Certainly Beijing has encouraged massive investment in the region.  That investment has produced double-digit economic growth in the province over the last decade; even as growth in China’s eastern provinces has flagged.  Both ethnic groups have been made better off.  But Uighurs continue to fare relatively worse than their new Han Chinese neighbors, who reap the biggest rewards from the Uighurs’ native lands.  Moreover, many of these new residents of Xinjiang have chosen to live in segregated communities, particularly in Uighur-dominated areas.  Entirely new Han Chinese towns have popped up adjacent to existing Uighur ones.  Together with often stringent surveillance of Uighur communities and the perception of Chinese contempt for Muslim practices, such separation has fueled resentment among many Uighurs.  They feel that they are gradually losing not only their lands and autonomy, but also their identity.

With such underlying tensions, it is of little surprise that unrest periodically flares up in Xinjiang.  Despite Beijing’s assertions that international separatist organizations are behind the violence, most of the unrest has been local, sparked by local events like an execution or a police roundup of suspected militants.  In any case, Beijing’s hold on the region remains as firm as ever.  While some have roundly criticized the government’s heavy-handed crackdowns on the Uighur population—such as the three-month long “strike hard” campaign in 2011 that entailed 24-hour police patrols, identity checks, and searches of people and vehicles—as being unproductive, they do underscore Beijing’s determination to do whatever it takes to subdue local dissent.  Altogether, the XPCC, the People’s Armed Police, and ultimately the Chinese military—arrayed as they are across the province and made increasingly responsive with new transportation links—remain well positioned to contain any recurring violence, unless of course China itself is thrown into crisis.

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Why al Qaeda Needs Donations More Than Ransoms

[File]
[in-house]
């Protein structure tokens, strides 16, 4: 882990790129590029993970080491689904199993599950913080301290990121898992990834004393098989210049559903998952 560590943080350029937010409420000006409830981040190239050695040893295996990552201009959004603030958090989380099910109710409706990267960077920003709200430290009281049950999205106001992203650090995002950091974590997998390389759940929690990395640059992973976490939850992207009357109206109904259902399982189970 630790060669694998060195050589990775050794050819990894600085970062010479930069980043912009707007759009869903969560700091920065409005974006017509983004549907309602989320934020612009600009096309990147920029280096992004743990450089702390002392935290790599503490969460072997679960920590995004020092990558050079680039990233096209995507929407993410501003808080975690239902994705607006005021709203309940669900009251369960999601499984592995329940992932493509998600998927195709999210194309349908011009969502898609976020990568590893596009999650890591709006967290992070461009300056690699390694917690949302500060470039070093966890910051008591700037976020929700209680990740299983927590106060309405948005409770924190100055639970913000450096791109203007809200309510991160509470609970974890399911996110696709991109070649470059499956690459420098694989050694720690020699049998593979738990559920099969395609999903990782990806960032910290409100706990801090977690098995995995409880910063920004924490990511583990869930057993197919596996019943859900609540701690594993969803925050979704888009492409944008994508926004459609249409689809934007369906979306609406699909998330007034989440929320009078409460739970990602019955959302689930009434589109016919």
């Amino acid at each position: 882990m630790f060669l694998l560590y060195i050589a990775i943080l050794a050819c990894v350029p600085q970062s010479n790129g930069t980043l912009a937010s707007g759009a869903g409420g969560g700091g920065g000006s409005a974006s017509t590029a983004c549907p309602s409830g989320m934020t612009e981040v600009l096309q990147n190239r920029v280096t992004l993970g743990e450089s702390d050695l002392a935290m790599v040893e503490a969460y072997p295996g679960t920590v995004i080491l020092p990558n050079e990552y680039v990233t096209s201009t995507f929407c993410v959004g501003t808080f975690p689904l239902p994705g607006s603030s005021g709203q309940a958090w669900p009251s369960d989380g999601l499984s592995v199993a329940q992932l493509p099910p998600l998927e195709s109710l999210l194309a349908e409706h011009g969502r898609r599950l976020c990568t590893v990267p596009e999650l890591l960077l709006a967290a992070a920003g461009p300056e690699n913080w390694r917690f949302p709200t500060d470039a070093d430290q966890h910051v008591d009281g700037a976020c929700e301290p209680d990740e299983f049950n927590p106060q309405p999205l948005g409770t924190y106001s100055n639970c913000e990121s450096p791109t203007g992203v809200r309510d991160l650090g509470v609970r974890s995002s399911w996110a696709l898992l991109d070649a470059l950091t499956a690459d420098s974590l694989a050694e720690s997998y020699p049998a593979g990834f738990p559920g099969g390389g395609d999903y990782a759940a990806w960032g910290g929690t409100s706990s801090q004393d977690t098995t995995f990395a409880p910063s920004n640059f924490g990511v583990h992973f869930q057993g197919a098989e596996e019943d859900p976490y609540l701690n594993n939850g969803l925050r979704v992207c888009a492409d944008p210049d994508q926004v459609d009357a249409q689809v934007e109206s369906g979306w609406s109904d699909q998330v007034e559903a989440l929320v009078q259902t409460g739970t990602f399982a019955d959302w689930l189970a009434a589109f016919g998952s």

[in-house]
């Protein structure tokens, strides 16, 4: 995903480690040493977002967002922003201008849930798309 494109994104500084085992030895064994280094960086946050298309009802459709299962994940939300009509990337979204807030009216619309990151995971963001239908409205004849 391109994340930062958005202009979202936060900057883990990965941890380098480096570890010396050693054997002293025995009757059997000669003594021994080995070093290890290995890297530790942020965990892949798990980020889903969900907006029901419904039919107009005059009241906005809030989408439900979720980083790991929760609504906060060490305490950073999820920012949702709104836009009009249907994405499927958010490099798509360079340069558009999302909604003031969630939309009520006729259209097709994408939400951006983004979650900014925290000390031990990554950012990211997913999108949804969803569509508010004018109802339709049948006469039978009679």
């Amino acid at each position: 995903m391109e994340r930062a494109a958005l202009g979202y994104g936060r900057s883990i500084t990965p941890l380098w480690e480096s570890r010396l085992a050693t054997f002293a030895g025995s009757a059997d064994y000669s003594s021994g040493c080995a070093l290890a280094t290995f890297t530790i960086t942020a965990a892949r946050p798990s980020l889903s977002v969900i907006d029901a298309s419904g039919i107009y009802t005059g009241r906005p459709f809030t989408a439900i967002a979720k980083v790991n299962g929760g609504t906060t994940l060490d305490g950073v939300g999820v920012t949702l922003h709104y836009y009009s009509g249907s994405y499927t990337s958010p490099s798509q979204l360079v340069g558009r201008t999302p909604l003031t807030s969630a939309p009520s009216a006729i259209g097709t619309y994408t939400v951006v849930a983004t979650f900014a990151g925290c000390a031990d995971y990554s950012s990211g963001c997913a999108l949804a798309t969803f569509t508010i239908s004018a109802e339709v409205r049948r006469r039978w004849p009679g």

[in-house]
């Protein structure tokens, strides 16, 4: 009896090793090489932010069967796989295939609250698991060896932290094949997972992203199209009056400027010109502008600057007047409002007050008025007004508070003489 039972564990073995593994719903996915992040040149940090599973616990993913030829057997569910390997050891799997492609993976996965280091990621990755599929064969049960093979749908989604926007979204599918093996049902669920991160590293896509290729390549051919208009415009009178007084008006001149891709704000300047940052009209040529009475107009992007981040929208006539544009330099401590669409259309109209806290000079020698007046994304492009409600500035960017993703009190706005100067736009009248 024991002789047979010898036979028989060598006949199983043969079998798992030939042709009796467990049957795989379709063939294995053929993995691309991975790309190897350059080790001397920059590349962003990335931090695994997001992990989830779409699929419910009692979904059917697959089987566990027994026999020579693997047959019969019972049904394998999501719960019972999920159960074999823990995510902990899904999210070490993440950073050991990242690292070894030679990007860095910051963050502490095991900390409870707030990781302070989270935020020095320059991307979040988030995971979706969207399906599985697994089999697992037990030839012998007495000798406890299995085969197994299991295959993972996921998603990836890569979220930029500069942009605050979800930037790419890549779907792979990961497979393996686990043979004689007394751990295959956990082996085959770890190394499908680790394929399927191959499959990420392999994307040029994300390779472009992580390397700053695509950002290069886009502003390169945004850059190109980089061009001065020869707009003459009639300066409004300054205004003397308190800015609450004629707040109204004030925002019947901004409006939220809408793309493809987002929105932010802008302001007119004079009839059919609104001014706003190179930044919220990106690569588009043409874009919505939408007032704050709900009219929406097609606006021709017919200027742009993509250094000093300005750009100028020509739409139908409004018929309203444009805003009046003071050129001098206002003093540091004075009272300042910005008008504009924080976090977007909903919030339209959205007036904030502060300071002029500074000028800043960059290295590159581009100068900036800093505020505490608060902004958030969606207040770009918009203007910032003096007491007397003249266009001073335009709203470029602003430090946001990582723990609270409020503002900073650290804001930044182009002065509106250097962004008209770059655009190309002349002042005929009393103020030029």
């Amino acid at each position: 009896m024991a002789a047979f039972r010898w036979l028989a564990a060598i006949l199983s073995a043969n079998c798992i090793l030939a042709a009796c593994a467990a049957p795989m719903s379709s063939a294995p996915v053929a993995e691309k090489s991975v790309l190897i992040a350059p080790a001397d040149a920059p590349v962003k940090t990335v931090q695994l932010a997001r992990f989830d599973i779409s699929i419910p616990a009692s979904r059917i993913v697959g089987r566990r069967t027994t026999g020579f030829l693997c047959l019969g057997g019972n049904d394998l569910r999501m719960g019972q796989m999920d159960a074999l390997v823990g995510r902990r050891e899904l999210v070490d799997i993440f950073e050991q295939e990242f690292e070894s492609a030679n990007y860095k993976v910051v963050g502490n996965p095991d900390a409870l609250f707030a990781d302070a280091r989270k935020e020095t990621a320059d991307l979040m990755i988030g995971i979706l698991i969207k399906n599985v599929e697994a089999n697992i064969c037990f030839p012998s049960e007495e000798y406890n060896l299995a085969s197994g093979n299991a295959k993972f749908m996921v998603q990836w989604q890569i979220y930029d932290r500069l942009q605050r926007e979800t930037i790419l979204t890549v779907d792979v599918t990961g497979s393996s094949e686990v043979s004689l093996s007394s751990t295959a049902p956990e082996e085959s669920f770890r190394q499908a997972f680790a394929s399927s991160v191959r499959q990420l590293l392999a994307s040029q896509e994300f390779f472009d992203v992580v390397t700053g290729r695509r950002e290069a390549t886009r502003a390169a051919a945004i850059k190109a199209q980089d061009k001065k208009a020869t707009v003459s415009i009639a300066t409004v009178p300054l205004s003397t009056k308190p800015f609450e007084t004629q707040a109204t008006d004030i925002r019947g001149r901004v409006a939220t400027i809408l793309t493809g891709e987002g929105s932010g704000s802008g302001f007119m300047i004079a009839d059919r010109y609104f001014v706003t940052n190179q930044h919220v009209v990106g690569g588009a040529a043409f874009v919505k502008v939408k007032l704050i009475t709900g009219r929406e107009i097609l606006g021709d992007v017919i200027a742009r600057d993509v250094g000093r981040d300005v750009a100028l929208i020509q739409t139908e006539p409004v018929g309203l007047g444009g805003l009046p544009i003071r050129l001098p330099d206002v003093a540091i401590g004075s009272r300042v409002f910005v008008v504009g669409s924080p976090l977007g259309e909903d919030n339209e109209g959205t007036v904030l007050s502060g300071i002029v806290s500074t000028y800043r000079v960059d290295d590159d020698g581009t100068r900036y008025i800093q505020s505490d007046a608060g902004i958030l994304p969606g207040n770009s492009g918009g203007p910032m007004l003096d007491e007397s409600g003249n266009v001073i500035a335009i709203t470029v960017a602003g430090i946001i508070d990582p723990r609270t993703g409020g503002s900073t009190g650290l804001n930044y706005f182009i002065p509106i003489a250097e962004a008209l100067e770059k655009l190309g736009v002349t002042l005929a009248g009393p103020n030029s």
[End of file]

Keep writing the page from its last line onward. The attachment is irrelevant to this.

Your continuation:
For several months up to the recent French intervention in Mali, al Qaeda in the Islamic Maghreb (AQIM) has been able to gain, control, and govern large swathes of the Sahel.  Towns such as Kidal and Timbuktu fell under the rule of strict forms of Sharia law and many perceived al Qaeda as resurgent.  Many rightly noted the collapse of Qaddafi’s Libyan regime provided operational space and caches of weapons emboldening AQIM’s push into Northern Mali.  

However, other analysts of the Sahel and terrorism have suggested AQIM’s growth and the proliferation of its offshoots (Ansar Dine and Movement for the Unity of Jihad in West Africa (MUJWA)) comes equally as much from the network’s ability to acquire resources through illicit schemes such as drug/cigarette trafficking and most importantly kidnapping.  Over the past several years, AQIM, more than any other al Qaeda affiliate, has been able to effectively kidnap travelers to the region (mostly Europeans) and then successfully extract multi-million dollar ransoms.  Serge Daniel in his book, “AQMI, l’industrie de l’enlèvement” (AQIM the kidnapping industry)” tried to account for the ransoms paid to AQIM in recent years:

Daniel says two French companies paid a total of 13 million euros (a little over $17 million) for the release of the hostages, Austria paid three million euros, Spain nine million and Canada three to five million. Source: Global Post

Essentially, France indirectly funded AQIM for years building up the terror affiliate to only now commit further blood and treasure to defeat the group.  Unforunately, France is not alone in falling into a vicious fund-then-fight cycle with a terrorist group.  

On the surface, kidnapping and smuggling appears an ideal financial engine for terror groups like al Qaeda and its affiliates. This assertion, however, ignores the inherent challenges encountered when any organization, whether terrorist group to criminal enterprise, undertakes illicit funding schemes.  Kidnapping and ransom operations introduce significant transaction costs which significantly devalue the gross sum of revenues.  Kidnapping operations create a series of internal costs for terror groups:

  • Networks Of Intermediaries –  Negotiations and payments for kidnapping operations require layers of middlemen with each network extracting a percentage of the overall take.
  • Transaction Time – The time between hostage taking and ransom payments can be significant requiring the terror group to maintain a solid reserve of capital to sustain its operations between transactions.  Essentially, time is money, and in the case of kidnapping operations, a cost to the terror group.
  • Hostage Deaths – The trauma of kidnapping and the harsh environments in which terrorist groups operate often result in the death of hostages.  The death of a hostage hurts the terror group directly in terms of loss revenues. But, even more damage occurs indirectly as the hostage death erodes trust for future ransom negotiations.